Matt Burkey writes:
We're thrilled to be able to present a music video we produced in Blender 2.79 for the brilliantly talented Jenny Willett.
For this project, the brief was simple but the execution was quite demanding. In a single take, the video features no less that one million and one sunflowers individually blowing in the wind; each gradually wilting and dying as the song progresses.
How did we achieve it? Well, we had to cut some corners of course. There are actually only about 10 variations of sunflower movement which were duplicated randomly as hair particles of varying lengths and direction. We originally used an armature to drive the animations of the sunflower but we had issues when rendering (I'll come back to that in a moment). In the end, used a number of keyshapes for groups of leaves and petals as well as the head and stem. There is only a single keyframe of animation for any given sunflower and their movement is driven by noise modifiers on the keyshapes in the graph editors; this gives the effect of wind blowing them gently.
Getting them to wilt was again achieved with keyshapes however this used two keyframes (which start after the first chorus and finish towards the end of the song). There are two textures for the sunflower (alive and dead) which change using a mix RGB node in time with the wilting. This was also keyframed manually.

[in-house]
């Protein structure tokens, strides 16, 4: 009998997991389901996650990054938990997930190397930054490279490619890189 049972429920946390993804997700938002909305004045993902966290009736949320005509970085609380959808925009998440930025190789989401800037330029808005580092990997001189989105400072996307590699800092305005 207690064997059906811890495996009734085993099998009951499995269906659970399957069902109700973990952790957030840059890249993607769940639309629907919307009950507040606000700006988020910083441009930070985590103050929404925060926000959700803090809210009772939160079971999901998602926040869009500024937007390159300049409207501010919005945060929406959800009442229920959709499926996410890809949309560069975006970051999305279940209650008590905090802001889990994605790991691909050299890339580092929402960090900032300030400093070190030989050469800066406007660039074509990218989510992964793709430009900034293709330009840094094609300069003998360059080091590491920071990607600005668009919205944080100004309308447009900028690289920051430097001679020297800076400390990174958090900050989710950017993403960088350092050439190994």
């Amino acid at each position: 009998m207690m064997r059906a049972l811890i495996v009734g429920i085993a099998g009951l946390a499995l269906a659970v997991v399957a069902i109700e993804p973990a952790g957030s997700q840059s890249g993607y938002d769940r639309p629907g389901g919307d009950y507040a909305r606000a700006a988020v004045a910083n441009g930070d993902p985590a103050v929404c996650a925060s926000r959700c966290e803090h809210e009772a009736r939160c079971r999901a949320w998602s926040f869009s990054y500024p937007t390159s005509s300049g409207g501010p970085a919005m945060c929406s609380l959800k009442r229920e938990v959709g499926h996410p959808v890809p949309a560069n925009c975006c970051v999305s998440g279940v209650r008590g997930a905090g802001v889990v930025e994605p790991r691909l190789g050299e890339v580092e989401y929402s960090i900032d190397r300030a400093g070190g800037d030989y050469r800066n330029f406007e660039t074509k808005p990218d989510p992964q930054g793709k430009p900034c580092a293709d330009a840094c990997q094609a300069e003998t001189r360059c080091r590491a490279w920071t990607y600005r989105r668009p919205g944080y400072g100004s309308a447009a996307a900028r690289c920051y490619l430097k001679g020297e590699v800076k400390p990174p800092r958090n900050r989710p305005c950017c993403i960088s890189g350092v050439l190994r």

As it stands, it is the longest single shot animation we've produced weighing in at 7730 individually rendered frames. Rendering was going to take one workstation 83 days to complete; our internal render farm could churn it in two to three weeks if it did nothing else, but we're a busy studio and we couldn't afford that kind of workload at this time of year so we turned to a distributed render farm online (SheepIt) and we had the whole video rendered over a weekend.
Using SheepIt presented a few problems, we had to keep the files size under 500mb but internally compressing the .blend helped a lot there. Also, originally the telegraph wires and cables from the windmill were dynamic cloth with wind physics but baking this weighed in at a 1.6gb blend file. So I did about 500 frames of physics, found a frame I liked and applied it as a keyshape. I did the same again to generate a different keyshape and animated these with noise on the graph. This gave a subtle but convincing effect and the file size was back down to 200mb, however, in the final video because of the camera track and everything else happening the movement of the cables is imperceptible. (But I know it's there).
Also, SheepIt doesn't support running scripts (for security reasons, etc.) so the drivers I'd set up to animate the sunflowers didn't work; the everything was static. This is why I turned to keyshapes and manually keyed the wilt and texture values.
There are still a few issues (such as intersecting flower heads) but we're still damned proud of how this one turned out.
Drop me any questions in the comments below and I'll try my best to answer them.
- CAMERA: Blackmagic Ursa Mini Pro
- CAMERA SOLVE: SynthEyes
- 3D MODELLING & ANIMATION: Blender 2.79
- RENDER ENGINE: Cycles
- SAMPLES: 250 + Denoiser
- FRAMES: 7730
- COMPOSITING: After Effects CC 2018
- FINAL PRODUCTION : Premiere CC 2018